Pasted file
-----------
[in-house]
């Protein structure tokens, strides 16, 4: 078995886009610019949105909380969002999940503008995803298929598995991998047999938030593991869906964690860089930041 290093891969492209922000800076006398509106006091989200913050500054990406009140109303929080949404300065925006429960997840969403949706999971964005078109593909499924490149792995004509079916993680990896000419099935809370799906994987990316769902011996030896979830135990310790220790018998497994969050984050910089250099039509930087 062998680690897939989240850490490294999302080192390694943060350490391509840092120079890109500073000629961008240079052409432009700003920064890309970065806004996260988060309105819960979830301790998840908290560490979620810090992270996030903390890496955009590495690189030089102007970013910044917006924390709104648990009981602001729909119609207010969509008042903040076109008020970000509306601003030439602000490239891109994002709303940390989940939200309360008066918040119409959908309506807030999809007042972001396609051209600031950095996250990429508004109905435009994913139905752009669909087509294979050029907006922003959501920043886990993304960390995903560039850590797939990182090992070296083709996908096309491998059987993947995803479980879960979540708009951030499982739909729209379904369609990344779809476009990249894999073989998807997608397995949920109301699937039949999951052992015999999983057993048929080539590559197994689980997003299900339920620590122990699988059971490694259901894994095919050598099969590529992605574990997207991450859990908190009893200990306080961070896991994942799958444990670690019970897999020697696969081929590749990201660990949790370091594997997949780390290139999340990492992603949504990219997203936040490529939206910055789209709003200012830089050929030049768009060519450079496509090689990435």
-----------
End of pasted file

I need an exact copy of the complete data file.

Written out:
[in-house]
């Protein structure tokens, strides 16, 4: 078995886009610019949105909380969002999940503008995803298929598995991998047999938030593991869906964690860089930041 290093891969492209922000800076006398509106006091989200913050500054990406009140109303929080949404300065925006429960997840969403949706999971964005078109593909499924490149792995004509079916993680990896000419099935809370799906994987990316769902011996030896979830135990310790220790018998497994969050984050910089250099039509930087 062998680690897939989240850490490294999302080192390694943060350490391509840092120079890109500073000629961008240079052409432009700003920064890309970065806004996260988060309105819960979830301790998840908290560490979620810090992270996030903390890496955009590495690189030089102007970013910044917006924390709104648990009981602001729909119609207010969509008042903040076109008020970000509306601003030439602000490239891109994002709303940390989940939200309360008066918040119409959908309506807030999809007042972001396609051209600031950095996250990429508004109905435009994913139905752009669909087509294979050029907006922003959501920043886990993304960390995903560039850590797939990182090992070296083709996908096309491998059987993947995803479980879960979540708009951030499982739909729209379904369609990344779809476009990249894999073989998807997608397995949920109301699937039949999951052992015999999983057993048929080539590559197994689980997003299900339920620590122990699988059971490694259901894994095919050598099969590529992605574990997207991450859990908190009893200990306080961070896991994942799958444990670690019970897999020697696969081929590749990201660990949790370091594997997949780390290139999340990492992603949504990219997203936040490529939206910055789209709003200012830089050929030049768009060519450079496509090689990435």